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Middle Class Households Just Crossed a Major Financial Milestone

Though median family income has gone up, wages haven't gone anywhere and that's still a problem for middle class families.

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After the 2008 recession hit middle-class families hard, and amid complaints that the Trump administration’s massive tax bill primarily benefits the most wealthy while continuing to dissolve the middle and working classes, new census data has found that middle-class income rose to its highest levels in 2017.

Last year the median U.S. household income was $61,372, and having finally crossed the $61,000 mark means that middle-class families are now making more than they made in 1999. What’s interesting about this finding is that the middle class had the same median income in 1999 as they did in 2007, a year before the recession. So while this is indicative of some post-recession recovery, it is evidence that economic circumstances for the middle class in terms of income are stagnant in a larger sense.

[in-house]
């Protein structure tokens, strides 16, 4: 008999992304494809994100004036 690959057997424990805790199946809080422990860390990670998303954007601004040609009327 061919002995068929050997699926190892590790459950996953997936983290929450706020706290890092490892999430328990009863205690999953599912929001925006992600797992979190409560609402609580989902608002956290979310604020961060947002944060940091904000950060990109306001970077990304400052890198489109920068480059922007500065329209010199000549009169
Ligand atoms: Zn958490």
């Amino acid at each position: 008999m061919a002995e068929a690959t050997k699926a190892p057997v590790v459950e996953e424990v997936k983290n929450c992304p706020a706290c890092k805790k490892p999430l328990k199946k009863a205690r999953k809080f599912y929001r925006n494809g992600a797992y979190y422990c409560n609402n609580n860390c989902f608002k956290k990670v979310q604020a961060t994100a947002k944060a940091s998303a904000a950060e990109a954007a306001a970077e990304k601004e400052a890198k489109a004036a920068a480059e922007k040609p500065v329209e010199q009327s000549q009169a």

According to the Census Bureau, middle-class median income has risen steadily for the last few years namely due to a lowering unemployment rate. As Trudi Renwick, an assistant division chief at Census Bureau, points out, as the economy recovers, more people aren’t just finding work, but making the switch from part-time to full-time work as well. Despite this, many still note that wages have stagnated and while the middle class has recovered, they could perhaps be fairing even better if they were paid more. As Douglas Holtz-Eakin, head of the right-leaning American Action Forum, told the Washington Post, the focus post-recession was “putting people back to work,” not making sure their wages increased.

Still, it’s only fair to note that the 2017 figures represent what was happening before the current administration assumed power. as they were calculated before any of Donald Trump’s policies went into effect. The effect of the tax bill on wages and middle-class mobility remains to be seen.